In Showtime’s historical series ‘Fellow Travelers,’ Hawkins “Hawk” Fuller is a State Department employee who cherishes casual flings with men without coming out as gay. When his path crosses with a young graduate named Tim Laughlin, Hawk gets immersed in love. However, as a part of the federal bureaucracy, Hawk’s life and identity as a queer man gets threatened when Senator Joseph McCarthy and his chief counsel Roy Cohn unleash persecution of gay people in the department. Although McCarthy and Cohn are real-life figures, Hawk is not based on a real person. However, his connections with the history of the country are unignorable.
The Lavender Scare
The character Hawkins “Hawk” Fuller was conceived by writer Thomas Mallon for his eponymous novel, which serves as the source text of the series. Having said that, Hawk has significant roots in history, especially in the 1950s. First of all, Mallon admitted that although the character is fictional, Hawk contains “bits and pieces” of people he had known in his life. But Hawk’s connections to reality are more significant than these minor parallels. As a State Department employee, Hawk’s life is not drastically different from the lives of gay men lived during the Lavender Scare, a moral panic prominently instigated by Joseph McCarthy.
From the late 1940s to the end of the 1950s, several gay and lesbian employees in federal government services were dismissed from the same. They were alleged to be leaning towards Communist ideologies, which made them security risks in the eyes of the government. “The so-called ‘Red Scare’ has been the main focus of most historians of that period of time. A lesser-known element and one that harmed far more people was the witch-hunt McCarthy and others conducted against homosexuals,” former Senator Alan K. Simpson wrote about the same, as per Rodger McDaniel’s ‘Dying for Joe McCarthy’s Sins.’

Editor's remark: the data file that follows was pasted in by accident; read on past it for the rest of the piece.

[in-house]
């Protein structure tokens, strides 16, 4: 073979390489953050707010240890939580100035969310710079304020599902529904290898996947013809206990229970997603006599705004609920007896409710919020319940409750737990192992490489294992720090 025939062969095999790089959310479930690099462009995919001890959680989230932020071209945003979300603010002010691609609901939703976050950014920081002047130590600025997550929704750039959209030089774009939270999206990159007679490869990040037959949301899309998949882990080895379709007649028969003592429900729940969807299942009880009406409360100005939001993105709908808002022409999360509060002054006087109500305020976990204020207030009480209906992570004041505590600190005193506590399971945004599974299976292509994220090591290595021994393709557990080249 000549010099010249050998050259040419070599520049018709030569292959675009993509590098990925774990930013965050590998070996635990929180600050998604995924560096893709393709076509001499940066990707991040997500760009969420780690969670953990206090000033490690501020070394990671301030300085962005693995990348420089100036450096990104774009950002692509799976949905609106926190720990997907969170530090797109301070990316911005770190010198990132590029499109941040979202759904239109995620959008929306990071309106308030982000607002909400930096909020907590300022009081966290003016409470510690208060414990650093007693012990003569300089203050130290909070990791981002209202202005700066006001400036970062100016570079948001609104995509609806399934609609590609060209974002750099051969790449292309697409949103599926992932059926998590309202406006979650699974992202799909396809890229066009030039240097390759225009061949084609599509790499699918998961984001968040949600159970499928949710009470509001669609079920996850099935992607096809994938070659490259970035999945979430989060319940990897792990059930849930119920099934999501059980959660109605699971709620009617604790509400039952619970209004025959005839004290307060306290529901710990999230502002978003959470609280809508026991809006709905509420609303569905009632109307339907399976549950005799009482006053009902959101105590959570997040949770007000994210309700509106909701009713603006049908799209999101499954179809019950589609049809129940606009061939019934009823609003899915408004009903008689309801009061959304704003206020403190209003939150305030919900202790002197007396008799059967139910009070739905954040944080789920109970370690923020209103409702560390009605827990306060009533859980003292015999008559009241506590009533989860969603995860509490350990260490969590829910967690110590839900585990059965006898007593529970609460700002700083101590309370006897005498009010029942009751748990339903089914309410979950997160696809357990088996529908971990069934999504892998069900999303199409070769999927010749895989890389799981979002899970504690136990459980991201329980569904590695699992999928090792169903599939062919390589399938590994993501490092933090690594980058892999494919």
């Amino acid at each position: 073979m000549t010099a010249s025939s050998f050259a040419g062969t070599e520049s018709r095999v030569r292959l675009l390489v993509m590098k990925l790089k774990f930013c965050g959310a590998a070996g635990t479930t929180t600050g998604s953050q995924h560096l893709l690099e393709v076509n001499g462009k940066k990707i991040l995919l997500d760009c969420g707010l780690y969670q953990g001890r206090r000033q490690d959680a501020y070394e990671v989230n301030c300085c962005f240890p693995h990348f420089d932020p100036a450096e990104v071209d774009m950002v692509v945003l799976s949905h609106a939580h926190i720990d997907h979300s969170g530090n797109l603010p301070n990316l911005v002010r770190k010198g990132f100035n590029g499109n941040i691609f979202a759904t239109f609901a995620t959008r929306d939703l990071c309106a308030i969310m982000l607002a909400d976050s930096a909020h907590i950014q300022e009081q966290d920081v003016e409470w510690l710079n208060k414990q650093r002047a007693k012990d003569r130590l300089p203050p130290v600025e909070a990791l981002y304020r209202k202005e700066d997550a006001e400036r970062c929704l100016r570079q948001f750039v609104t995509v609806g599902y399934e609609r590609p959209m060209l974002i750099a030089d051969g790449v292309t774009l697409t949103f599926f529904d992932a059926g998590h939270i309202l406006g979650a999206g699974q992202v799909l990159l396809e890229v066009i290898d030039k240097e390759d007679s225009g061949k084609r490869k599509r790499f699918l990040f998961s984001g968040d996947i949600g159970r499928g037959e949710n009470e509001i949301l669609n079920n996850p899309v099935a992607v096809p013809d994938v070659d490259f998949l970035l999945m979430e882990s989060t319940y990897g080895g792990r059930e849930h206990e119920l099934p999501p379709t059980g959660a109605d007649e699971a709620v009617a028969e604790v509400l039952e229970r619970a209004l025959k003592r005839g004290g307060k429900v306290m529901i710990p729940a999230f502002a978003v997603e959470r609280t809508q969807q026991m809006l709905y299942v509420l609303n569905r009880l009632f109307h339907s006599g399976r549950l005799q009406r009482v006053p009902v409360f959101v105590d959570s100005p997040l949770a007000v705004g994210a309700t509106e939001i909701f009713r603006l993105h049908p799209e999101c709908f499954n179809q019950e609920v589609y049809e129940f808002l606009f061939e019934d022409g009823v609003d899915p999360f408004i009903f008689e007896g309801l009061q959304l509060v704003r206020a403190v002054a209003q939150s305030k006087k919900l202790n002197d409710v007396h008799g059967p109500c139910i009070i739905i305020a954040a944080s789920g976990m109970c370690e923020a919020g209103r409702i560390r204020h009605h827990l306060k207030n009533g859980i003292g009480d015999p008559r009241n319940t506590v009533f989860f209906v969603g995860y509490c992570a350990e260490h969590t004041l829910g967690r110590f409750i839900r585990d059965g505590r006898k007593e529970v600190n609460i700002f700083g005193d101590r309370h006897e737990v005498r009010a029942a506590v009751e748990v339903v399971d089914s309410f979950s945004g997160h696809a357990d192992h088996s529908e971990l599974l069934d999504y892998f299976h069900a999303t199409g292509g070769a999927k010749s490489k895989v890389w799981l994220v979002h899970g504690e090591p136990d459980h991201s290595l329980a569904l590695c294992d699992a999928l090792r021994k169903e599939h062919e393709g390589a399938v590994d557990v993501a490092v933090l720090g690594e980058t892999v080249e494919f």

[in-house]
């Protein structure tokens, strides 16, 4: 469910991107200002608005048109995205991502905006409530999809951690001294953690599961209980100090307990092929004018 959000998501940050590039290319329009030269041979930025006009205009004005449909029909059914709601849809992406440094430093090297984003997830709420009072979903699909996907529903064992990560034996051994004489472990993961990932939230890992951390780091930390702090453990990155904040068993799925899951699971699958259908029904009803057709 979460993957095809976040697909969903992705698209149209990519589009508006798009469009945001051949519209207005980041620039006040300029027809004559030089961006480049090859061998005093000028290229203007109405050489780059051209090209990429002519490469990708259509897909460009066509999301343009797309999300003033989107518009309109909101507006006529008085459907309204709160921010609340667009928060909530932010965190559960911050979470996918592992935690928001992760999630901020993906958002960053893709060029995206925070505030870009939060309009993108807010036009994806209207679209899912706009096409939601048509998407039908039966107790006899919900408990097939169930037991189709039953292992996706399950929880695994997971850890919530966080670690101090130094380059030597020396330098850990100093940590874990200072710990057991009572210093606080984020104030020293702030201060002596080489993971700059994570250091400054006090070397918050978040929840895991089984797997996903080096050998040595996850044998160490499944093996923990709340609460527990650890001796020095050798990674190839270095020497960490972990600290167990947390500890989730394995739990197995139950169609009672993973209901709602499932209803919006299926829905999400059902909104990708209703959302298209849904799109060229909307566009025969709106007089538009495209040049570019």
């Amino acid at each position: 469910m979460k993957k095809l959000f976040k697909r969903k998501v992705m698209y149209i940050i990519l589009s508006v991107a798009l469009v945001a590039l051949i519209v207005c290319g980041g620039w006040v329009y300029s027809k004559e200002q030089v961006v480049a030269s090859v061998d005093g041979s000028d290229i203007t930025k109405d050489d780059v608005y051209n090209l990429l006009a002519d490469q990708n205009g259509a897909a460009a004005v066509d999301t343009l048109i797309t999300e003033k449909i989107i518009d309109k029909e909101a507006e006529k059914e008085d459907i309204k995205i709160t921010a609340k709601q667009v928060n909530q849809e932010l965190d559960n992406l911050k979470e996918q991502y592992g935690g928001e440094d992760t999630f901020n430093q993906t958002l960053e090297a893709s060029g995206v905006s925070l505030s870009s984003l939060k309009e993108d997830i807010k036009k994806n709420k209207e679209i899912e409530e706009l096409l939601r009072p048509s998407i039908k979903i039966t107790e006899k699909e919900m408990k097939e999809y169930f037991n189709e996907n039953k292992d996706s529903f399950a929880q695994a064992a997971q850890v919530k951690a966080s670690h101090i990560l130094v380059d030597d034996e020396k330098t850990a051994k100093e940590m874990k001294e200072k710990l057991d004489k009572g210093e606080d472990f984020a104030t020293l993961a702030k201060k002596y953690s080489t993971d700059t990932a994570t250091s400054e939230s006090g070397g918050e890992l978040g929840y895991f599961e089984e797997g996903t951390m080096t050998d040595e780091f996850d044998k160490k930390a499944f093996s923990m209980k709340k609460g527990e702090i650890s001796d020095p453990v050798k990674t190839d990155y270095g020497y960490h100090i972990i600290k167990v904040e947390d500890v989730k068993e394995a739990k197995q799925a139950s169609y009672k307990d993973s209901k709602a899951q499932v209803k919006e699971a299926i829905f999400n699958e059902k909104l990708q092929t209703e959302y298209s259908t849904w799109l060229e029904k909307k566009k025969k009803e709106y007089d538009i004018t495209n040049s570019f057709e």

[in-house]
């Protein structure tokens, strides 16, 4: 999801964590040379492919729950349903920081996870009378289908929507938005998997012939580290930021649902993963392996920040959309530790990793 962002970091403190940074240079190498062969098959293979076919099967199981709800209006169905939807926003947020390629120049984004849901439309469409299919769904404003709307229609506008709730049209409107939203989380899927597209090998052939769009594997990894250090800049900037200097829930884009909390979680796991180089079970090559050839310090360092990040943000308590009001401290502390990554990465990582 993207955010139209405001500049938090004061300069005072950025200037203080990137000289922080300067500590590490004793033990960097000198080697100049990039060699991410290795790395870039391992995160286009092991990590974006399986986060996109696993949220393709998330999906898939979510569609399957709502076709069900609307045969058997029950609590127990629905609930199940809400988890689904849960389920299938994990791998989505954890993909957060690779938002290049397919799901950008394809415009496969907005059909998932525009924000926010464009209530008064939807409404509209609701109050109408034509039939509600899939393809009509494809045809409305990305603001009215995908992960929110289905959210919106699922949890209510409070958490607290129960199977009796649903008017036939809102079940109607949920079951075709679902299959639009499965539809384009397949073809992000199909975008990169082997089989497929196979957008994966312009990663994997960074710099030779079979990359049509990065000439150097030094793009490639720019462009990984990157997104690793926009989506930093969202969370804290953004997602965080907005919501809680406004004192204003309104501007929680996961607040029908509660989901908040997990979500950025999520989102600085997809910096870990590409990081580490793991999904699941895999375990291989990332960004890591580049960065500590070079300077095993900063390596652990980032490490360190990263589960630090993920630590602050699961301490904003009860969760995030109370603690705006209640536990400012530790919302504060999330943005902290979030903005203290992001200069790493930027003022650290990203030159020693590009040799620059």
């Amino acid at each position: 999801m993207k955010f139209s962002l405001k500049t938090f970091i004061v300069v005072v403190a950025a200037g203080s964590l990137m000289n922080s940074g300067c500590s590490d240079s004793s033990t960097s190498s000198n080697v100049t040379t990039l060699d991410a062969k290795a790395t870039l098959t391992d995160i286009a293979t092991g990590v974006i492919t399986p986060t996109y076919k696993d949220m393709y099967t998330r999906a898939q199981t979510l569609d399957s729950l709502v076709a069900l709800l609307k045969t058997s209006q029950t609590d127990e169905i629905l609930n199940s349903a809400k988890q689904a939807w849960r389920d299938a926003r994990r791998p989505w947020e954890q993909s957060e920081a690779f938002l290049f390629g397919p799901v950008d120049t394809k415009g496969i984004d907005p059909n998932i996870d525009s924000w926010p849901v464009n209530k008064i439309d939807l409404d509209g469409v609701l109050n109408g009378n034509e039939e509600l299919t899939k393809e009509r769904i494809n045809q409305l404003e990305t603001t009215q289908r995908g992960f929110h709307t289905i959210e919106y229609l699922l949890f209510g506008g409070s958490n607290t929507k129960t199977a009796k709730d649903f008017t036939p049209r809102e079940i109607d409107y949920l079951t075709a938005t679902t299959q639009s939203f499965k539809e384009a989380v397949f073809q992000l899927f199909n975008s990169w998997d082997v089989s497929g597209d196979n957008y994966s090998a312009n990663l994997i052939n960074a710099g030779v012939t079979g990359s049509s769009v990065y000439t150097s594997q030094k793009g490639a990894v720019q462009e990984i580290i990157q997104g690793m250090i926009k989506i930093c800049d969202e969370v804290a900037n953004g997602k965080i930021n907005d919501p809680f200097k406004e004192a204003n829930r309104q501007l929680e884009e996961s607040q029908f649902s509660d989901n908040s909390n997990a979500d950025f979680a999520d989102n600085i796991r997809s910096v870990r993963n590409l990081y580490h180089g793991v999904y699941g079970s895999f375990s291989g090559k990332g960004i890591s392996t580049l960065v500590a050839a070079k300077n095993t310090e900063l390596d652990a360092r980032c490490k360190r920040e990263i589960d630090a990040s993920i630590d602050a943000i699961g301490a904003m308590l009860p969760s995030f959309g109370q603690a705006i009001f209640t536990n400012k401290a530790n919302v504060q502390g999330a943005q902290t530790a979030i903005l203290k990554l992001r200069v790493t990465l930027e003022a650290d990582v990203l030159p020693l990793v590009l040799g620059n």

During the period, gay and lesbian individuals were scared of getting persecuted by the government, just like Hawk in the series. He stays in the closet to avoid losing not only his job but also his value in the political and social circles of the time. While engaging in flings with men, Hawk tries his best to keep them away from his professional life to safeguard his position within the State Department. To understand the gravity of Hawk’s fears, it is pivotal to know that his department, in reality, fired 425 employees for allegations of homosexuality by 1953. Therefore, Hawk can be considered a representative of the queer federal employees who had to hide their sexual orientation in the 1950s.
Hawk Fuller: From Pages to Screen
While adapting Mallon’s novel for television, creator Ron Nyswaner made sure that Hawk Fuller is not just another gay character. “I find sometimes that gay characters are made too clean. They’re made too noble. I’m just tired of that. Hawkins Fuller certainly is a very complicated, sometimes unlikeable antihero,” he told EW. As far as Nyswaner is concerned, Hawk is someone who is in power. “[…] there’s something fascinating about watching someone who is in charge and you don’t like him, but you kind of enjoy it,” he added about the character.
Robbie Rogers, one of the executive producers of the series and a former soccer player, was able to see a dimension of his own life in Hawk. Rogers came out as gay in 2013 despite the risk of the same affecting his career. “If your secret was revealed, your life could be ruined. I slightly felt that way in my past career,” he recalled in the same EW interview. Hawk’s concerns in the show are more or less the same. Therefore, it may not be an exaggeration to say that a part of the character can be seen in closeted gay men who fear scrutiny and damage to their personal and professional lives.
According to a 2019 Glassdoor survey, nearly half of queer workers said that their careers could get hurt if they outrightly come out at work, which makes it clear that the prejudice against queer people in present times hasn’t changed immensely in comparison with the 1950s. Considering the same, Hawk’s life is closer to reality than fiction.